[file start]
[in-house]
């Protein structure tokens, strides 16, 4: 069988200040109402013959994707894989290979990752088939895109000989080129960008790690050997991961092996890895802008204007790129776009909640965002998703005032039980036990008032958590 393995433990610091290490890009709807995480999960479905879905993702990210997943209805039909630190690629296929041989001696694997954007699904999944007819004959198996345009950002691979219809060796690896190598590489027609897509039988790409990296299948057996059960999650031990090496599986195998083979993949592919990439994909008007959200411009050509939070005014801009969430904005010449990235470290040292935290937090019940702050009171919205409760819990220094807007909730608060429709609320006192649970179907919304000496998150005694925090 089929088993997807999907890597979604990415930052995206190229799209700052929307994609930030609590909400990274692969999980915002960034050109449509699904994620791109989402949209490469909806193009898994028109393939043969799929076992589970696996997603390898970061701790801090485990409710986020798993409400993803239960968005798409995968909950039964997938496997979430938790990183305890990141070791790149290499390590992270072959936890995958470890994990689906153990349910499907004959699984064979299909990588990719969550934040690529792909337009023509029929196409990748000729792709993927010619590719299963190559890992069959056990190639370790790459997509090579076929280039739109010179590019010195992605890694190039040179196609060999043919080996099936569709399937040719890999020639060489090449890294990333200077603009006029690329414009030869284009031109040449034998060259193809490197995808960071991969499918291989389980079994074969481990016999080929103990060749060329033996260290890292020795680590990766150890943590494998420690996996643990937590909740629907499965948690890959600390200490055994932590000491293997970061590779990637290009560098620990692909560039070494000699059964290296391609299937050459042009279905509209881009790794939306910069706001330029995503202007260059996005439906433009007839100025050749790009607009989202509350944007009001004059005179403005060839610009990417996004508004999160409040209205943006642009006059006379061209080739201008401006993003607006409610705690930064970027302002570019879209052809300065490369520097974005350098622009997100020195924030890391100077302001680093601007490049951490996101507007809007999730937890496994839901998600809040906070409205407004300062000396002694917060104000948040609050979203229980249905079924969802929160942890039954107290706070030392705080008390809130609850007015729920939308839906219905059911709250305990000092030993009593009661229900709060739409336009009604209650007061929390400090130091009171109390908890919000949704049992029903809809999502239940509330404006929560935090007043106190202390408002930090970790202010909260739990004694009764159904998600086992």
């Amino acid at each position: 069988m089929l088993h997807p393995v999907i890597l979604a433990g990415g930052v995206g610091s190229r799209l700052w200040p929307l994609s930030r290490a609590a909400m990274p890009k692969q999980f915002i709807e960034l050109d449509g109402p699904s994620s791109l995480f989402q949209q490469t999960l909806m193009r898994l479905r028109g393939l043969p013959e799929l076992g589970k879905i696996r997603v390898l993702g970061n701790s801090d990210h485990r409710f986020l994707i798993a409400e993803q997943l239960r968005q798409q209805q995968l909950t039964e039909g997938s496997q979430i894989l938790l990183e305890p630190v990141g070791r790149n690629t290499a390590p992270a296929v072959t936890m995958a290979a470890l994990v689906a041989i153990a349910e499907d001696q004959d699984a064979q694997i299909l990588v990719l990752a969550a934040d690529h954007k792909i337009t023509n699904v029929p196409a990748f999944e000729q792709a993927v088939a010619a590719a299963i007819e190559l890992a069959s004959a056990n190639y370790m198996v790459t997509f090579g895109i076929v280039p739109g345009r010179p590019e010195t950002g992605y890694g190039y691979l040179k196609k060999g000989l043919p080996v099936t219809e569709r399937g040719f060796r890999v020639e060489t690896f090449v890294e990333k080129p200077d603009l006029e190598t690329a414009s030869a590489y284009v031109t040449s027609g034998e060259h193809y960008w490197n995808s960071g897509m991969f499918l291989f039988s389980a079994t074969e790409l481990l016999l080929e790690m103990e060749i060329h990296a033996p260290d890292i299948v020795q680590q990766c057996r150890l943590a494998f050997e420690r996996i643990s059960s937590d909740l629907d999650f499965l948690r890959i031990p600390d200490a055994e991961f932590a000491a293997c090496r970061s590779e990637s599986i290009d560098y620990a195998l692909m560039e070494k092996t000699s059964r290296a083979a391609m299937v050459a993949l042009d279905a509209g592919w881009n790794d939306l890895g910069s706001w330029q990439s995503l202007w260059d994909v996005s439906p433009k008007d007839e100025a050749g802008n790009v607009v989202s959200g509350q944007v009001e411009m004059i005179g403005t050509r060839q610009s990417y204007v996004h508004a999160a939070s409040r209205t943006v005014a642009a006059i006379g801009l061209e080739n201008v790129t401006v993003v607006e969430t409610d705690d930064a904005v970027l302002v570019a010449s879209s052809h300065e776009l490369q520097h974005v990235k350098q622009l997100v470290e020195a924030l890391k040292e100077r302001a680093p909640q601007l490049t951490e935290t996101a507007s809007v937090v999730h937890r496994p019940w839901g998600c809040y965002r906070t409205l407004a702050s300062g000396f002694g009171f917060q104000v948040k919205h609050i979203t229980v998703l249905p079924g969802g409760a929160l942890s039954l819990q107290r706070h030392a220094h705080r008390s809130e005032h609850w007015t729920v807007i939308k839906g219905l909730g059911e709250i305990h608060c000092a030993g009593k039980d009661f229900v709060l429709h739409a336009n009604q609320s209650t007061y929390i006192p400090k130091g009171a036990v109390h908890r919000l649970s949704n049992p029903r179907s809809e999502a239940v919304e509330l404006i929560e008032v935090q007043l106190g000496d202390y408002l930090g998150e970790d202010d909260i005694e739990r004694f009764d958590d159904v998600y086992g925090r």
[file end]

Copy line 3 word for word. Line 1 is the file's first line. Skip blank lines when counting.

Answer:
């Amino acid at each position: 069988m089929l088993h997807p393995v999907i890597l979604a433990g990415g930052v995206g610091s190229r799209l700052w200040p929307l994609s930030r290490a609590a909400m990274p890009k692969q999980f915002i709807e960034l050109d449509g109402p699904s994620s791109l995480f989402q949209q490469t999960l909806m193009r898994l479905r028109g393939l043969p013959e799929l076992g589970k879905i696996r997603v390898l993702g970061n701790s801090d990210h485990r409710f986020l994707i798993a409400e993803q997943l239960r968005q798409q209805q995968l909950t039964e039909g997938s496997q979430i894989l938790l990183e305890p630190v990141g070791r790149n690629t290499a390590p992270a296929v072959t936890m995958a290979a470890l994990v689906a041989i153990a349910e499907d001696q004959d699984a064979q694997i299909l990588v990719l990752a969550a934040d690529h954007k792909i337009t023509n699904v029929p196409a990748f999944e000729q792709a993927v088939a010619a590719a299963i007819e190559l890992a069959s004959a056990n190639y370790m198996v790459t997509f090579g895109i076929v280039p739109g345009r010179p590019e010195t950002g992605y890694g190039y691979l040179k196609k060999g000989l043919p080996v099936t219809e569709r399937g040719f060796r890999v020639e060489t690896f090449v890294e990333k080129p200077d603009l006029e190598t690329a414009s030869a590489y284009v031109t040449s027609g034998e060259h193809y960008w490197n995808s960071g897509m991969f499918l291989f039988s389980a079994t074969e790409l481990l016999l080929e790690m103990e060749i060329h990296a033996p260290d890292i299948v020795q680590q990766c057996r150890l943590a494998f050997e420690r996996i643990s059960s937590d909740l629907d999650f499965l948690r890959i031990p600390d200490a055994e991961f932590a000491a293997c090496r970061s590779e990637s599986i290009d560098y620990a195998l692909m560039e070494k092996t000699s059964r290296a083979a391609m299937v050459a993949l042009d279905a509209g592919w881009n790794d939306l890895g910069s706001w330029q990439s995503l202007w260059d994909v996005s439906p433009k008007d007839e100025a050749g802008n790009v607009v989202s959200g509350q944007v009001e411009m004059i005179g403005t050509r060839q610009s990417y204007v996004h508004a999160a939070s409040r209205t943006v005014a642009a006059i006379g801009l061209e080739n201008v790129t401006v993003v607006e969430t409610d705690d930064a904005v970027l302002v570019a010449s879209s052809h300065e776009l490369q520097h974005v990235k350098q622009l997100v470290e020195a924030l890391k040292e100077r302001a680093p909640q601007l490049t951490e935290t996101a507007s809007v937090v999730h937890r496994p019940w839901g998600c809040y965002r906070t409205l407004a702050s300062g000396f002694g009171f917060q104000v948040k919205h609050i979203t229980v998703l249905p079924g969802g409760a929160l942890s039954l819990q107290r706070h030392a220094h705080r008390s809130e005032h609850w007015t729920v807007i939308k839906g219905l909730g059911e709250i305990h608060c000092a030993g009593k039980d009661f229900v709060l429709h739409a336009n009604q609320s209650t007061y929390i006192p400090k130091g009171a036990v109390h908890r919000l649970s949704n049992p029903r179907s809809e999502a239940v919304e509330l404006i929560e008032v935090q007043l106190g000496d202390y408002l930090g998150e970790d202010d909260i005694e739990r004694f009764d958590d159904v998600y086992g925090r």